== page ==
Jonathon Crompton doesn’t want to talk about the most famous hand gesture in the CFL this week. Not that it was a Manziel moment or anything.
“It was done in the heat of the moment…I don’t know what else to say.”
The strapping QB reliever from North Carolina was a long a way from home. Unfriendly Manitoba. Hostile crowd, late 4th quarter with the Blue Bombers surging and the Als’ hopes fading.
Was his flick of the wrist with thumb against index finger meant for the referee or his coaches to see? Or both? Was the 2nd year CFLer in his first taste of action as an Alouette a reliable witness?
Despite the 6’5, 225-pounder’s body language plea, no challenge flag came out from Tom Higgins. No pass interference flag had been thrown either.
Crompton’s first win as an Alouette will have to come as a starter. It cannot come soon enough with the Als struggling to halt the bleeding of a 6-game losing streak, matching the worst since the franchise rebirth in 1996.
Maybe Crompton didn’t want a flag thrown. Maybe he just wants to throw down some roots.
The former Edmonton Eskimos property was 4th on the depth chart when he came to Montreal. He’d also been given the “pack your bags” sign by 4 NFL teams in 4 years,
His hometown Asheville, North Carolina is cited in “The Geography of Bliss” by American humorist Eric Weiner and listed as one of the “Happiest Places in America”. So was it chance or destiny that a former CFL quarterbacking great of the 70’s & 80’s would help him find his “Happy Place” and comfort zone in Canada.
Condredge Holloway, current assistant athletic director at the University of Tennessee, has been a mentor to Volunteer quarterbacks for years.
“He’s a great man,” Crompton says of the former Ottawa Rough Rider who went on to end a 31-year Grey Cup drought for the Argos in ’83, four years before Jonathon was born.
“He told me about Canada, he has so much knowledge and he’s just a great guy to shoot the bull with.”
Holloway, a Canadian Football Hall of Famer, is also a pioneer—the grandson of a slave rose to become first black QB at Tennessee, first starting QB in the entire SEC. AND the first black baseball player.
Orange really was the new black.
Holloway never got into specifics of coping with the 20-second play clock, the 12th man or the intricacies of waggling, but a base of knowledge was handed down even before Crompton left campus and the guidance of Lane Kiffin, the former Oakland Raiders coach now the OC at Alabama.
Crompton can even recite the classic Holloway story: his mother refuses to allow him to sign with the Montreal Expos in spite of the fact he was Montreal’s 1st pick, 4th overall in the ’71 draft.
“His mother told him he had to go to college,” recounts Crompton, himself a standout shortstop who was not allowed to pitch by his coach at Tuscola High in Waynesville, NC for fear of ruining the prospect’s mechanics.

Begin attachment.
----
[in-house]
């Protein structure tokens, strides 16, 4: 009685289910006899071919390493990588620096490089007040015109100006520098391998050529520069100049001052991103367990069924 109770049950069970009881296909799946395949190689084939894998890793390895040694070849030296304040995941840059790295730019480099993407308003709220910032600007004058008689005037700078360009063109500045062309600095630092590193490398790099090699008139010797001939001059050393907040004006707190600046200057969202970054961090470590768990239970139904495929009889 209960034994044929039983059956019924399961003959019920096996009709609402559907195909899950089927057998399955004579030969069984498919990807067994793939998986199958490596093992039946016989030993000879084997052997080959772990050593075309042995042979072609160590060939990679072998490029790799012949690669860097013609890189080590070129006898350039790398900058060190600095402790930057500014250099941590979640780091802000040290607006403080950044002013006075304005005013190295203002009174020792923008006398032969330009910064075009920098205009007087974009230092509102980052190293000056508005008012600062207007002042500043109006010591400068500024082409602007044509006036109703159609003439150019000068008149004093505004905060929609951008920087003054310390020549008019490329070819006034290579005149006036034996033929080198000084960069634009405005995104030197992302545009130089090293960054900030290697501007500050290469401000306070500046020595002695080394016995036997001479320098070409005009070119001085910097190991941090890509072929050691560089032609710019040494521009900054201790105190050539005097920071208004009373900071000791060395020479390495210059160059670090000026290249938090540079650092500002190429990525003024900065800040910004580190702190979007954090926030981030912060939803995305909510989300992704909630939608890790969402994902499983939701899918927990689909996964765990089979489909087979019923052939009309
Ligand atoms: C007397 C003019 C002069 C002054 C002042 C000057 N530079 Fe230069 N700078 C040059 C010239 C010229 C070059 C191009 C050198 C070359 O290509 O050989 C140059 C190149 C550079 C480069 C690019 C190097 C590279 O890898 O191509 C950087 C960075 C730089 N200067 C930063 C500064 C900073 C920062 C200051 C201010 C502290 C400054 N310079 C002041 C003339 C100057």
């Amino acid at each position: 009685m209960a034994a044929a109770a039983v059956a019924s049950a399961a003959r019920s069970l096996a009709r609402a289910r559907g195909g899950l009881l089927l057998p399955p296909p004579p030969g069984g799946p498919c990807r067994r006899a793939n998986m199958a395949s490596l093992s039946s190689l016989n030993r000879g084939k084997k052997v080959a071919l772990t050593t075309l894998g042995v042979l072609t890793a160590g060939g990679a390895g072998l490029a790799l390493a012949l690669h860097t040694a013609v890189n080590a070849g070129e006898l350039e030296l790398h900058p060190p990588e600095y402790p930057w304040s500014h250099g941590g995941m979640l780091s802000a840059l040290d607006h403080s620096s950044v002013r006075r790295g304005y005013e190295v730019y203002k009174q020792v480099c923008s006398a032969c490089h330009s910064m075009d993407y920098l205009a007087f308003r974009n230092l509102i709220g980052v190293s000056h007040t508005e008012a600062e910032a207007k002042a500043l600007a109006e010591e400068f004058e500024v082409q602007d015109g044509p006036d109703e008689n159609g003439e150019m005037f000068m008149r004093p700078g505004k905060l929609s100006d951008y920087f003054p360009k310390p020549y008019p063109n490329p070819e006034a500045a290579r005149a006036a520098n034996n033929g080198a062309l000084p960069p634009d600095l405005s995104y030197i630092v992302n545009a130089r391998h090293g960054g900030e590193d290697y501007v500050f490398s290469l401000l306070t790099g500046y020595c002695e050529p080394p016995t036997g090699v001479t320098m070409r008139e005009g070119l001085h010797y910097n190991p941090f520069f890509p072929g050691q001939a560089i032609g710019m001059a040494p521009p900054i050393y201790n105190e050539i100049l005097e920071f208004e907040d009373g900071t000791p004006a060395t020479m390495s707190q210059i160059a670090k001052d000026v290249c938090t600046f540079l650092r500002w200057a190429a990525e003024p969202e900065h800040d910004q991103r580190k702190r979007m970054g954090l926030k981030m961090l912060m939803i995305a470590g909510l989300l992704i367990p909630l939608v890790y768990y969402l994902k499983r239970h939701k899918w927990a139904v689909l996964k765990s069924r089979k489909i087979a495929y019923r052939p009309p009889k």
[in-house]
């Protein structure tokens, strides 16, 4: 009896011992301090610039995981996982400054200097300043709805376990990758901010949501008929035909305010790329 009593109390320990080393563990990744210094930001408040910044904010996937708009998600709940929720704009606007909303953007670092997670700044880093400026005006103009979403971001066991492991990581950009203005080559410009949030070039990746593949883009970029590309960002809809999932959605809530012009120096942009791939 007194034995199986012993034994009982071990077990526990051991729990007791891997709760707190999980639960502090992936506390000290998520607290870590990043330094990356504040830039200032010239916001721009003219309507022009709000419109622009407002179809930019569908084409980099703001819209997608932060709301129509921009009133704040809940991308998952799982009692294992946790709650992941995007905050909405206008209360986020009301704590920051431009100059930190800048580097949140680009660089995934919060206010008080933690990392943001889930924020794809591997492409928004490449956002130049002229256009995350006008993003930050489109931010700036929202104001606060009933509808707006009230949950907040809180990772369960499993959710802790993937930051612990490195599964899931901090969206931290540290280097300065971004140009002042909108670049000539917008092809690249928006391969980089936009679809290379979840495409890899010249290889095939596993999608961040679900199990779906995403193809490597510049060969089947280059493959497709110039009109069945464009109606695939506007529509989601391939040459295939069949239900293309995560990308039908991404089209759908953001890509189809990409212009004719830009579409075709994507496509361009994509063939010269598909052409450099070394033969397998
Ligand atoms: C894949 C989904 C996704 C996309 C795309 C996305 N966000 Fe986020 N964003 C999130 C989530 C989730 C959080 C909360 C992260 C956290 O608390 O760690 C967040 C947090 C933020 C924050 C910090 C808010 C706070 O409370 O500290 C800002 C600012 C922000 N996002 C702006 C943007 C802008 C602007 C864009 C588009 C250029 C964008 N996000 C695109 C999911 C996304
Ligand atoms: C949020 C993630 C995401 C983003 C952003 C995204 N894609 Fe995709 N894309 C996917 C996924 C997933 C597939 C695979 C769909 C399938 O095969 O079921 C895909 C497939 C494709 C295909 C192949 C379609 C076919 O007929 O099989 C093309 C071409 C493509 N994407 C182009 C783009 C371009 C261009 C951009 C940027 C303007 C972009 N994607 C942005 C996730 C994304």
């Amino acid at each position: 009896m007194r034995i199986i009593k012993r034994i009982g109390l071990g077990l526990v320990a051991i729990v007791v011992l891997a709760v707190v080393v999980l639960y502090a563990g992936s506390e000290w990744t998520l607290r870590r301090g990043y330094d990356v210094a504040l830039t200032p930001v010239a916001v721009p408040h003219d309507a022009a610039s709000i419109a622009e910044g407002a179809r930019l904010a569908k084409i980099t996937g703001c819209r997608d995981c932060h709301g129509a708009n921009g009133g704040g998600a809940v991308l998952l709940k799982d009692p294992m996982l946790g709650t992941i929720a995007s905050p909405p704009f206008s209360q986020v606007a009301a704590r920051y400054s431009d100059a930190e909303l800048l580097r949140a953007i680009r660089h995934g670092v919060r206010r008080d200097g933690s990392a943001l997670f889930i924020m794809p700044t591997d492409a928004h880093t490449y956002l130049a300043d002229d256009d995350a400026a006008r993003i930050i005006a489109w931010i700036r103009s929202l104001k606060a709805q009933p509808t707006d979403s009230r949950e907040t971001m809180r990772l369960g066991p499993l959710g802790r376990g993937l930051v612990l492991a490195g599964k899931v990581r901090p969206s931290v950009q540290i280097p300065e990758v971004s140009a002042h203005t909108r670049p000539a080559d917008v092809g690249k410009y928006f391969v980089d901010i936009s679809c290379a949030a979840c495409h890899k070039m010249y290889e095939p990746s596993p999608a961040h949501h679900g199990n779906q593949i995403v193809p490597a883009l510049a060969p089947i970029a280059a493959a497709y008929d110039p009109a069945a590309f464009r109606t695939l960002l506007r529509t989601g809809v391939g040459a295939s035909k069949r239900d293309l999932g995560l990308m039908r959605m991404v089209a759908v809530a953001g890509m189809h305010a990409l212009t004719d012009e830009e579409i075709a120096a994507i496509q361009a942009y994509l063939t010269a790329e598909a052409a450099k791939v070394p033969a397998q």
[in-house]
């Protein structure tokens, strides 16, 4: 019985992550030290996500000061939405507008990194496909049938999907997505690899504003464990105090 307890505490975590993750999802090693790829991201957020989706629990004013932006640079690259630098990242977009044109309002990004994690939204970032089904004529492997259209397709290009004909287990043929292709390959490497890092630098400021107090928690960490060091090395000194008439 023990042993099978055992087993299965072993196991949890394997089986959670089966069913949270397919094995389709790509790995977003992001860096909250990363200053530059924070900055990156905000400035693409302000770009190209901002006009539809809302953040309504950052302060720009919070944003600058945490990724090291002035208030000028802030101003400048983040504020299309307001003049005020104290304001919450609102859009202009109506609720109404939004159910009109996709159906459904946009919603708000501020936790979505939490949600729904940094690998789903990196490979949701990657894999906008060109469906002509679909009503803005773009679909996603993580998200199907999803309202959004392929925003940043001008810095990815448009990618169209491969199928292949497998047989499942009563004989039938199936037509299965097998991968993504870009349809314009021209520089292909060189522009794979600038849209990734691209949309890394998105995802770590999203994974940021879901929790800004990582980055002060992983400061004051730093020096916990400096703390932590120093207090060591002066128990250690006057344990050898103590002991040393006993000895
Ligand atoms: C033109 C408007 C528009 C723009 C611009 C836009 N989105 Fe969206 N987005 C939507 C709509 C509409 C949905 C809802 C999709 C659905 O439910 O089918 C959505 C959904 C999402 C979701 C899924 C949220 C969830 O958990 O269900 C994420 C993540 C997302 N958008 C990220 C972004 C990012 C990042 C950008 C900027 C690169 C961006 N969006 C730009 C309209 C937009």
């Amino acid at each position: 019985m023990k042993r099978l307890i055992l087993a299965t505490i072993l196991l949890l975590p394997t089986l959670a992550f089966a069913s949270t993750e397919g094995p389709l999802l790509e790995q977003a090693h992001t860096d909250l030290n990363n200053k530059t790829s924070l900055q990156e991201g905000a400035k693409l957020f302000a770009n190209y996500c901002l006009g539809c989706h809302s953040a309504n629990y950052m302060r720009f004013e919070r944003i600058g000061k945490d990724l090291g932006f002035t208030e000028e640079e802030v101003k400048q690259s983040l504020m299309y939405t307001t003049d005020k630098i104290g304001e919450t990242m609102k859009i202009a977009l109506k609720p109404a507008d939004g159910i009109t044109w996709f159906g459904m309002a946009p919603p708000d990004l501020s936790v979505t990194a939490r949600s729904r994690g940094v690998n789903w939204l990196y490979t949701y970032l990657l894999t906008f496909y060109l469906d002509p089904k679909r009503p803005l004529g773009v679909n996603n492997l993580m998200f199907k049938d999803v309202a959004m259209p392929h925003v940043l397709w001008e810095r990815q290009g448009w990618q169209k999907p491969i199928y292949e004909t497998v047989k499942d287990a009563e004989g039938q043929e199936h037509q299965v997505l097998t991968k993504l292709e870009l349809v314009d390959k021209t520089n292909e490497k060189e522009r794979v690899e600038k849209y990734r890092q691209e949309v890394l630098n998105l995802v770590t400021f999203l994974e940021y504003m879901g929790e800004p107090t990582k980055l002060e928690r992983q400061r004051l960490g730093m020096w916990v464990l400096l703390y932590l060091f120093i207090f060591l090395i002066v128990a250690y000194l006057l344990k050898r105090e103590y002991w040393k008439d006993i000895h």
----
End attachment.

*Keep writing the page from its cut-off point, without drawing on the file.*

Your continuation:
“That throw from deep in the hole to first base was my favorite throw,” says the 27-year old once ranked behind only Mark Sanchez (Philadelphia Eagles) and Ryan Perriloux (a former Giant and Calgary Stampeder now with Arena’s New Orleans VooDoo) as college prospects.
Crompton could gun it and still does on the football field.
“It was fun,” he says nonchalantly about his first action for the Als. “I’ve been playing the game since was 7 and I’m still striving for greatness.”
Does the losing weigh on his shoulders as he finally takes the majority of 1st team reps at practise?
“We’ve done a good job of putting it to rest,” Crompton confides. “My high school coach always said ‘have a short-term memory—don’t be too excited and move on.’
Maybe Condredge Holloway has counselled him about handling the familiar turf of 2-quarterback controversies and revolving doors behind centre. Holloway and Tommy Clements were the blessing/curse upon Ottawa in the 70s. Both would go on to Grey Cup crowns—elsewhere.
Is Crompton stoked to be the new #1?
“It’s just another day,” he insists.
Asked if he has to prove himself to lock down Montreal as his longterm home and lock up a new contract, Crompton coolly suggests I’ve stepped out of bounds.
“I’d rather not talk about contract. I wanted to come here. I’m just happy to be here. Gameday is the fun part.”
To borrow a phrase from Saskatchewan Roughrider fans, Green doesn’t matter to the new Orange QB.
Too bad the new signature uniforms unveiled at CFB Bagotville, home of 425 Squadron’s CF-18 fighter jets don’t have a touch of Orange. The 3rd different starter of the season for “Les Alouettes” has a rocket arm.
He’ll probably have the pride of the Orange Condredge Holloway back in Tennessee rooting for @jcromp8 to beat Ottawa.